materialist-dialectical critique of academic approaches to labour agency. At a more specific level, he conducts research on labour in the development context (in peripheral-capitalist societies such as India). In this research: he examines the operation of (rural) labor markets, and the ways in which they are contested; relation between labour and technology including in its bio-chemical and mechanical forms; poverty of laboring families in relation to welfare policies; everyday lives of labour, including norms of reciprocity (social capital) in labor-dominated places, and resistance of proletarian and semi-proletarian wage-earners to class exploitation and social oppression. His 2006-2010 SSHRC project was on labour and neoliberal capitalism, in which the super-exploitation of male and female labour and child labour in export-oriented production was unpacked, and the concept of ‘labour metabolic rift’ was advanced.His work on labour is published in places such as: /Review of Radical Political Economics/ /Dialectical Anthropology,/ /Geoforum,/ /International Journal of Urban and Regional Research,/ /Journal of Contemporary Asia,/ /Transactions of the Institute of British Geographers/, and /Human Geography: A new radical journal/. Some of the more conceptual issues involving labour are also in his ‘/A Contribution to the Critique of Contemporary Capitalism: Theoretical and International Perspectives/’ (Nova, New York, 2014) and will appear in a book manuscript (for Brill) tentatively entitled /Class theory for a sceptical world/.
David Doorey is Associate Professor in the School of Human Resources Management and Academic Director of Osgoode Hall Law School’s executive LLM Program in Labour and Employment Law. He has degreed in law and industrial relations from the University of Toronto (B.A., M.I.R.), the London School of Economics (LLM), and Osgoode Hall Law School (LL.B., Ph.D). He is called to the Bars of Ontario and British Columbia, and practiced labour and employment law in both provinces prior to returning to academic life. His research interests include labour and employment law, legal theory, regulatory theory, and labour practices governance within global supply chains. Recent publications include “Graduated Freedom of Association: Worker Voice After the Wagner Model,” Queen’s Law Journal (2013); “A Model of Responsive Workplace Law,” Osgoode Hall Law Journal (2012); and “The Transparent Supply Chain: From Resistance to Implementation at Nike and Levi-Strauss,” Journal of Business Ethics (2011). He is also the author of the award-winning blog, The Law of Work and a frequent commentator in the media and on Twitter.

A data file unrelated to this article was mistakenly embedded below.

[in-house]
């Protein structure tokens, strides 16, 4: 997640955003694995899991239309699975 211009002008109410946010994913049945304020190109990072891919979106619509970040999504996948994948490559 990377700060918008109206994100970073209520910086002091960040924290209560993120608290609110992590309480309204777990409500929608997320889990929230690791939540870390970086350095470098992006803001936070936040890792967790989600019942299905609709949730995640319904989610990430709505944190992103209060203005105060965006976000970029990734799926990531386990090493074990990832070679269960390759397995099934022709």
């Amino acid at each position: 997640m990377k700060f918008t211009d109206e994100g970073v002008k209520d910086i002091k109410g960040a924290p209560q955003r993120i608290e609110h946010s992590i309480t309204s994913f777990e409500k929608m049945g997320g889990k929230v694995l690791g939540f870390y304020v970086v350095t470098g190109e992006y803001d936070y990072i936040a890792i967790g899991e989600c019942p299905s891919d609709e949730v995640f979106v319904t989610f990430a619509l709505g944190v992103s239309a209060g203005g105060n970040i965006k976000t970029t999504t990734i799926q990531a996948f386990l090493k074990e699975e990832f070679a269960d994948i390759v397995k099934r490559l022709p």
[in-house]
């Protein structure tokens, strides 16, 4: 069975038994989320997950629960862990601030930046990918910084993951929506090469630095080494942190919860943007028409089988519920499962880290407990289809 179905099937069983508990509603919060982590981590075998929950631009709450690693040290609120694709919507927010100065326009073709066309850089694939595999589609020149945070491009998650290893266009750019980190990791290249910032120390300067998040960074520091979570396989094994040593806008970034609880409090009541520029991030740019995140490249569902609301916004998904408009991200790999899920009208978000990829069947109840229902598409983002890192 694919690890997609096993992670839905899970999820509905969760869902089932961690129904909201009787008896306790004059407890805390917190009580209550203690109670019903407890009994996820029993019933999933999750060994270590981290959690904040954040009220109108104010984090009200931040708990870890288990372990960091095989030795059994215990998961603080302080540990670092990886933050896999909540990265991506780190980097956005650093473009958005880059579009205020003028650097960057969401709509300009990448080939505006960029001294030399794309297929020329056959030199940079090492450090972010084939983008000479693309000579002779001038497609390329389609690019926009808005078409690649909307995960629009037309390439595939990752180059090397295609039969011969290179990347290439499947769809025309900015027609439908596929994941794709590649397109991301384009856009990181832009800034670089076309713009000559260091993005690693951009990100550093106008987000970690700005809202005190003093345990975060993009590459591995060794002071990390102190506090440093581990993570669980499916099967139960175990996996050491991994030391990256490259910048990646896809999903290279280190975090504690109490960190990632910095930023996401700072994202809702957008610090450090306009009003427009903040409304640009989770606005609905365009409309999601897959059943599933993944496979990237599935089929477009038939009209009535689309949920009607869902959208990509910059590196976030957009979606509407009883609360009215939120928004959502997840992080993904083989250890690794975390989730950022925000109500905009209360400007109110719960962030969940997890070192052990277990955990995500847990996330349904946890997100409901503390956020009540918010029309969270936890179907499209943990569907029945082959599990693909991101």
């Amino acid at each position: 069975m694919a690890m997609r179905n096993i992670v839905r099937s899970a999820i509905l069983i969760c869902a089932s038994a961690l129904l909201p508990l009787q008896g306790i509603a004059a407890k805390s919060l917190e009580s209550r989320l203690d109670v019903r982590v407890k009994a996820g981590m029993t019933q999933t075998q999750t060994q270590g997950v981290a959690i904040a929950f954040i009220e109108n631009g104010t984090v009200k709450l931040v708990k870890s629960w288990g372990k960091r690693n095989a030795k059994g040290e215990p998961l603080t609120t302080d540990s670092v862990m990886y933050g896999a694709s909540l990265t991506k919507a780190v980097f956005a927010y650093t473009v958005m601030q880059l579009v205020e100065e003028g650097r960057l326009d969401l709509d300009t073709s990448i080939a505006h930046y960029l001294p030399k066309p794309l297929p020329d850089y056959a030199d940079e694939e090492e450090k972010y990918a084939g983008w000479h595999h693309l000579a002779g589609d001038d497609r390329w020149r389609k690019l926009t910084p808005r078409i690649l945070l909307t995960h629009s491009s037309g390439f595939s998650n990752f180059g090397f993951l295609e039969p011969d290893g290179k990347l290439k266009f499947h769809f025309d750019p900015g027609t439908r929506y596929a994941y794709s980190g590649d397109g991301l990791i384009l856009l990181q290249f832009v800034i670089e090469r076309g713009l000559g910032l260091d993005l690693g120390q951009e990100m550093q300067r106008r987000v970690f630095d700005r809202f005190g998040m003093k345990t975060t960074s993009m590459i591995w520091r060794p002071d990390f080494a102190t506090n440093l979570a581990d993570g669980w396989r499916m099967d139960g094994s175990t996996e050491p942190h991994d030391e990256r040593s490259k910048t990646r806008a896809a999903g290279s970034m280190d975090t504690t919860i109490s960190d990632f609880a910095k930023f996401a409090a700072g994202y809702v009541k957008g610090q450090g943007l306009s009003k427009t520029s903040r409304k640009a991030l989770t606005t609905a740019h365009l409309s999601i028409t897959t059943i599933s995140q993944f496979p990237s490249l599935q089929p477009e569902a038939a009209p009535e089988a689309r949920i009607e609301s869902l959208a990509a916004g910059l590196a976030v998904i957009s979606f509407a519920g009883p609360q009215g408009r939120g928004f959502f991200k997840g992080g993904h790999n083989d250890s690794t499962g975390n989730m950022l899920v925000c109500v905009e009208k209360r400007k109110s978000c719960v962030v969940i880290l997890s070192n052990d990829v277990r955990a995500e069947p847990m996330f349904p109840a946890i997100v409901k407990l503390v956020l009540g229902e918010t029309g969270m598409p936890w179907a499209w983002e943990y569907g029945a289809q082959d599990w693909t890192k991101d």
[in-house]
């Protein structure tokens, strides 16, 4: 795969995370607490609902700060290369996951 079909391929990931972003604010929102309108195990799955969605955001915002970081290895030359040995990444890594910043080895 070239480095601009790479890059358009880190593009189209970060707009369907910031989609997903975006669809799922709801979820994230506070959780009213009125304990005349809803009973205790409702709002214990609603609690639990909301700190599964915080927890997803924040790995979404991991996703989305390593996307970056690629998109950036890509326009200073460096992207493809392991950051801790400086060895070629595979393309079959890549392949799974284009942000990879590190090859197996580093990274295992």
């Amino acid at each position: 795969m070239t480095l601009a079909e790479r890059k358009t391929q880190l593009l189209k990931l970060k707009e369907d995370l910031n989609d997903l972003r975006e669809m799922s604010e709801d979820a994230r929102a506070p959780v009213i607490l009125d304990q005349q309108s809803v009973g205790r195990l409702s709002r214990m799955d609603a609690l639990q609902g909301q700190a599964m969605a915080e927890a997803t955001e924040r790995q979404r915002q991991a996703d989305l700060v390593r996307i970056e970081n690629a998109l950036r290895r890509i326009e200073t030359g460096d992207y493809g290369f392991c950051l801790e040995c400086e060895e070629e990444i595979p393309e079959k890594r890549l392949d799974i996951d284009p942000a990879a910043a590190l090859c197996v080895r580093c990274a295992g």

Evelyn Encalada Grez
Evelyn Encalada Grez is an adjunct university professor, transnational community organizer and labour researcher. She teaches in Work and Labour Studies at York University and also online for the University of British Columbia. For over thirteen years she has been working with Mexican migrant farmworkers in rural Canada and with their families throughout rural Mexico. She founded the award winning collective, Justicia/Justice for Migrant Workers (J4MW) that is at the forefront of the migrant rights movement in the country. She worked with Min Sook Lee behind and in front of the cameras on the first documentary about migrant farmworkers called “El Contrato”. And right now they are both collaborating on a new documentary titled “Migrant Dreams” about the lives of migrant women in the most precarious of Canada’s Temporary Foreign Worker Programs. Evelyn has shared her knowledge as activist scholar for migrant justice in various venues, including at the United Nations in New York and Parliament Hill.
She is currently finishing her doctoral dissertation about the lives of Mexican migrant farmworker women and their non-migrating kin for a PhD in Sociology and Equity Studies at OISE of the University of Toronto. Her work with Doctor Kerry Preibisch has been published in Signs: Journal of Women in Culture and Society and recently Citizenship Studies published their article titled “Between hearts and pockets: locating the outcomes of transnational homemaking practices among Mexican women in Canada’s temporary migration programmes.” Evelyn brings her life experiences of displacement and emigration from Chile to all of her work along with a deep sense of spirituality and respect for the sacred and ancestral.